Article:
Parkway work grows into lessons on rice

Mary Ford Elementary School 4th grader Michelle Wright demonstrates how a Fanner Basket was used to process rice back in the 1600s and 1700s, as she and her classmates in Willette Ash's class, learn from the Charleston County Inland Rice Fields Traveling Trunk Program.

Nine-year-old Michelle Wright shakes kernels on a flat, round fanner basket, separating the rice from the hull.

The Mary Ford Elementary School fourth-grader is cleaning rice much the way it was done in the Charleston area in the 1600s and 1700s.

Classmate Aleyah Johnson, also 9, said it was slaves who did such work back then, and it was heavy work. “They were hard workers and had to do stuff by hand.”

Willette Ash’s fourth-grade class was learning about South Carolina’s inland rice fields, which early settlers and African slaves created before they harnessed the tides to lessen the human labor required to grow the valuable crop. Inland rice field cultivation techniques came to the area through slaves who were captured and taken from the rice-growing regions of West Africa.

Ash used a trunk full of replicas to teach the lesson — the kinds of tools and supplies rice planters would have used centuries ago. The trunks are part of an education program designed through RoadWise, Charleston County’s road-building program.

The county found evidence of inland rice fields in 2008 when it began to extend the Palmetto Commerce Parkway from Ladson Road to Ashley Phosphate Road. Employees and archaeologists decided to turn the find into valuable history lessons for local children, said Steve Thigpen, the county’s director of transportation development.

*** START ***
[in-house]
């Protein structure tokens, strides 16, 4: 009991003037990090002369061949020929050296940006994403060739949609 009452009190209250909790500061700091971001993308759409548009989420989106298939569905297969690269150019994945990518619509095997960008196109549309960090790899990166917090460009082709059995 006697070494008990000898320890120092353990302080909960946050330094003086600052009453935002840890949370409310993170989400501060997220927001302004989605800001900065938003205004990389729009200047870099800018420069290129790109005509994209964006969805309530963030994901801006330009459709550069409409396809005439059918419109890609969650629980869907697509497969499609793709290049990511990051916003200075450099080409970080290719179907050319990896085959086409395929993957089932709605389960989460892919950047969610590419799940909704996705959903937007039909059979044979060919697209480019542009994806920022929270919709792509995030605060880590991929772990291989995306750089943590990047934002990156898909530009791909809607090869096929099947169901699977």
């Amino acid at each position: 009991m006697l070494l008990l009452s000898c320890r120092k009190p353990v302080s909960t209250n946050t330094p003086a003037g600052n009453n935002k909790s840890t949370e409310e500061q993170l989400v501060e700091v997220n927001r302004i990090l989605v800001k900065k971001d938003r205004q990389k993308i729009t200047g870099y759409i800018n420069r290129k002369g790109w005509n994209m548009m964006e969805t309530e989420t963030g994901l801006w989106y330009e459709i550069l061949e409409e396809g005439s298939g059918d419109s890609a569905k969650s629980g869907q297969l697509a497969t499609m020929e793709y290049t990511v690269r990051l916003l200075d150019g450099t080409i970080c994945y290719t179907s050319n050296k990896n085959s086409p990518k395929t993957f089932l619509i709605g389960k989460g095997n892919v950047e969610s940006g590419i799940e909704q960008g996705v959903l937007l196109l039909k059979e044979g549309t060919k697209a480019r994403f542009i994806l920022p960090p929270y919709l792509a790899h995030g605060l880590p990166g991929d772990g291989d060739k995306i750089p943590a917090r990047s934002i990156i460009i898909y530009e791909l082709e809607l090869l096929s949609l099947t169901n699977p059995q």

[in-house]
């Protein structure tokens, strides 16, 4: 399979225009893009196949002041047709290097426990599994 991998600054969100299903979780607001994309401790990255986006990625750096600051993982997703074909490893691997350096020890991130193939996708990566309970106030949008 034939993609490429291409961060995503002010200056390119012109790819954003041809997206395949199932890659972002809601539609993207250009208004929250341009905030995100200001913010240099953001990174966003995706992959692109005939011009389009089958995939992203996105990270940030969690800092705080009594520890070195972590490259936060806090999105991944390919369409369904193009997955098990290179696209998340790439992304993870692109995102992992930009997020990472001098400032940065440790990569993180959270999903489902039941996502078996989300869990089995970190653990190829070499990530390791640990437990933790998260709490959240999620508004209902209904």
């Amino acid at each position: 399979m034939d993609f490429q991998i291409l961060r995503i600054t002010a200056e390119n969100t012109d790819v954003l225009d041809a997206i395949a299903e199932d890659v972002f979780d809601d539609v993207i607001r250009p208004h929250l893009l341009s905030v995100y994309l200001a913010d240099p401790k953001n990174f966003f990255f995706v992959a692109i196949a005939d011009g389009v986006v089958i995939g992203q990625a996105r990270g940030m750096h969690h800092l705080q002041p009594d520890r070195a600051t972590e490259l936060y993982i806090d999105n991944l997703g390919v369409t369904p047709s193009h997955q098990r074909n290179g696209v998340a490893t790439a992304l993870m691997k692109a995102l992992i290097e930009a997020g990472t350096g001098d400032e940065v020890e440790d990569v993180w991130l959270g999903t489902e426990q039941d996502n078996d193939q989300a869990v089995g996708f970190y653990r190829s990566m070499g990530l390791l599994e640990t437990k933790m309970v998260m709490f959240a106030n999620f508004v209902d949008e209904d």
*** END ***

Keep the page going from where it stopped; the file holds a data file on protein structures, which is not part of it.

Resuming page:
The evidence of inland rice fields is subtle, Thigpen said, as he pointed to earthen mounds in the woods along the edges of the now complete Palmetto Commerce Parkway. Planters dug shallow ponds and used the dirt to build embankments around them to retain fresh water. The dikes are about 8 feet wide and 1.5 feet high, and often are obscured by brush and trees.

Archaeologists that the county called in said the dikes were remnants of inland rice field systems that once were part of the Windsor Hill and Woodland plantations.

Thigpen said that those involved in the Palmetto Commerce Parkway project were behind the idea of creating an education program for children. “Everybody felt it was the best way to mitigate the effect on the rice dikes.”

Jaime Brown, spokeswoman for RoadWise, said the county put together four “traveling trunks” on inland rice fields, and has made them available on a rotating basis this year to all elementary schools in the Charleston County School District. The program is targeted to third-graders because that is the year students begin to learn about South Carolina history. But the lessons are appropriate for fourth- and fifth-graders as well. The response from teachers and students has been excellent, Brown said.

And Ash is one of the most enthusiastic among the teachers who have used the trunks.

Ash said she loves hands-on activities. And the activities contained in the trunk drive home how difficult and time-consuming rice production was centuries ago. “It’s not like buying a bag at Walmart,” she told her students.

And the lessons are about work that was done in Charleston, she said, which made them more relevant to students. “There’s a connection because they can identify with the location.”